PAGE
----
Column on Rejecting Anti-Natural Rights

Rejecting Anti-Natural Rights

Tibor R. Machan

President
Obama’s friend and former colleague Cass Sunstein, now apparently on
leave from Harvard Law School, would have us believe that our rights are
granted to us by government.  Sunstein and his co-author Stephen Holmes
have argued in their book,
The Cost of Rights
(W. W. Norton, 1999) that human beings have no rights until government
grants them some.  As they put it, “individual rights and freedoms
depend fundamentally on vigorous state action” (p. 14) and
“Statelessness means rightlessness” (p. 19).

This
is just the opposite of what classical liberal natural rights theorists
think and what the American Founders thought.  In the Declaration they
stated, albeit rather succinctly, that we have rights
because our very creation as human beings has endowed us with them.
 And they held that these were unalienable and government is instituted
so as to secure them.  Clearly, this implies the basic individual human
rights come before the government instituted to secure them for us. The
two scholars are mounting a major assault on what is perhaps most
significant in the American political tradition.  They have attempted to
undercut this tradition’s most revolutionary and significant features,
namely, the demotion of government from its pretense of being the
sovereign and the substitution of individual human beings as the true
sovereign agents in a just human community.

There
are other challenges, some even more deep seated, that have been and
still are being levelled at the American style political regime.  The
late Leo Strauss and many of his followers have been arguing that the
entire drift of modern political liberalism, with John Locke at its
head, is wrongheaded and we must return to the paternalistic politics
that came out of a certain interpretation of Plato’s famous dialogue
Republic.  Still, the Sunstein-Holmes attack is what is getting serious
consideration in our day so I wish to revisit the topic and once more
offer a line of defense that seems to be decisive.

But
perhaps Holmes and Sunstein are right and the American Founders had it
backwards.  What can we say, in just a few words, in support of the
Founder’s idea? Without rehashing John Locke’s and his followers’
defense of the character of our rights—as derivable from our human
nature and the requirements for human community life—there are some
simple matters that point to the fact that Holmes and Sunstein have it
wrong.

Consider
a thought experiment that isn’t at all far fetched: An adult human
being is stranded in the wild where there is no law, no police, no
courts, nothing.  Someone else comes upon him and turns out to be quite
aggressive.  He is attacked, physically, and all of what he has made for
himself out there to survive is under the threat of being taken away
from him.

It
seems pretty clear that such a person would do the right thing to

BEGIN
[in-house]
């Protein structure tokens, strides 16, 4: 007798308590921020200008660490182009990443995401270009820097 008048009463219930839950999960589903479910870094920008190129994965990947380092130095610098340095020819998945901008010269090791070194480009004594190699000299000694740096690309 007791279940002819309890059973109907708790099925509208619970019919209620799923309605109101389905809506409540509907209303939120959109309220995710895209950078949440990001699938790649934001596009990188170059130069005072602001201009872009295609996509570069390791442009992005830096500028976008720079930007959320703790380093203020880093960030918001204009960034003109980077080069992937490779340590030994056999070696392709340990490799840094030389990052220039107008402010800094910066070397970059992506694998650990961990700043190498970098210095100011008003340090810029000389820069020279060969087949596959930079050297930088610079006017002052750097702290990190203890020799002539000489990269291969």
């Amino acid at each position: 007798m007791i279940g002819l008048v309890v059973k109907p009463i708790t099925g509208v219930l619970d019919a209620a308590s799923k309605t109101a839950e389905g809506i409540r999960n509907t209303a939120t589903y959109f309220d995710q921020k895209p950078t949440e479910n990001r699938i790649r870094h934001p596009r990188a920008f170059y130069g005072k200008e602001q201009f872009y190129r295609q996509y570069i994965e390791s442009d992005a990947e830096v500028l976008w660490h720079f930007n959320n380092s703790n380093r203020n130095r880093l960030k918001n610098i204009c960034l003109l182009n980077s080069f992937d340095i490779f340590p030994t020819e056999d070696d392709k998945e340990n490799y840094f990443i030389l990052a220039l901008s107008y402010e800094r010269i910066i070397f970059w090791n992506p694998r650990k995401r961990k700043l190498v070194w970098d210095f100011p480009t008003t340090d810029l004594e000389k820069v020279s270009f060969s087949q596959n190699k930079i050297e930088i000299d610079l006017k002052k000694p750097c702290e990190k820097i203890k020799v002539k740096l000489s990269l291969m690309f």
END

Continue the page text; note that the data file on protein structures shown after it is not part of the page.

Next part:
defend himself, if he could, against the aggressor who is threatening
his life, his prospects for a future, maybe his family and friends as
well (if we build up the case in more detail).  And if he were to be
challenged afterwards why he resisted being attacked and robbed, he
could well say, “This fellow wasn’t peaceful toward me, didn’t respect
my rights as a fellow human being, so I had to resist him, physically,
so he couldn’t succeed in his threats,” or something simpler along these
lines.

Yet,
if our rights depended upon government granting them to us, such a line
of argument, justifying self-defense, wouldn’t hold up.  Those who
challenged the victim of the attack for resisting the aggressor might
say, “But, listen here, since government grants people their rights and
there is no government out here you have no rights.  Not to your life,
not to your liberty, not to your property and not to self-defense,
certainly.  Not, at least, until a government is established and grants
you these rights. Until then it is a free for all and no complaints make
sense against our actions that you consider aggressive.” (Indeed, that
is pretty much how Hobbes, but not Locke, would have understood the
situation in the state of nature.

Surely
this would be absurd.  Yet that is just what would follow if the
prominent analysis of individual rights, advanced by the likes of Holmes
and Sunstein, would be sound.  No one would have any justification
putting up any resistance against attackers–including rogue governments–unless some government
issued a grant of rights.  Given, however, that there are not just
imaginable but real circumstances in which human beings interact with no
government having been established or in operation (for the time being,
at least), and given that some of these people can act violently toward
others, there is need for some idea that makes sense of the situation
and gives guidance to conduct on the part of those who are victims of
the violence.  These ideas may not be expressed entirely in the familiar
terms of individual rights but that is what they would be intimating,
even if somewhat unclearly and undeveloped.

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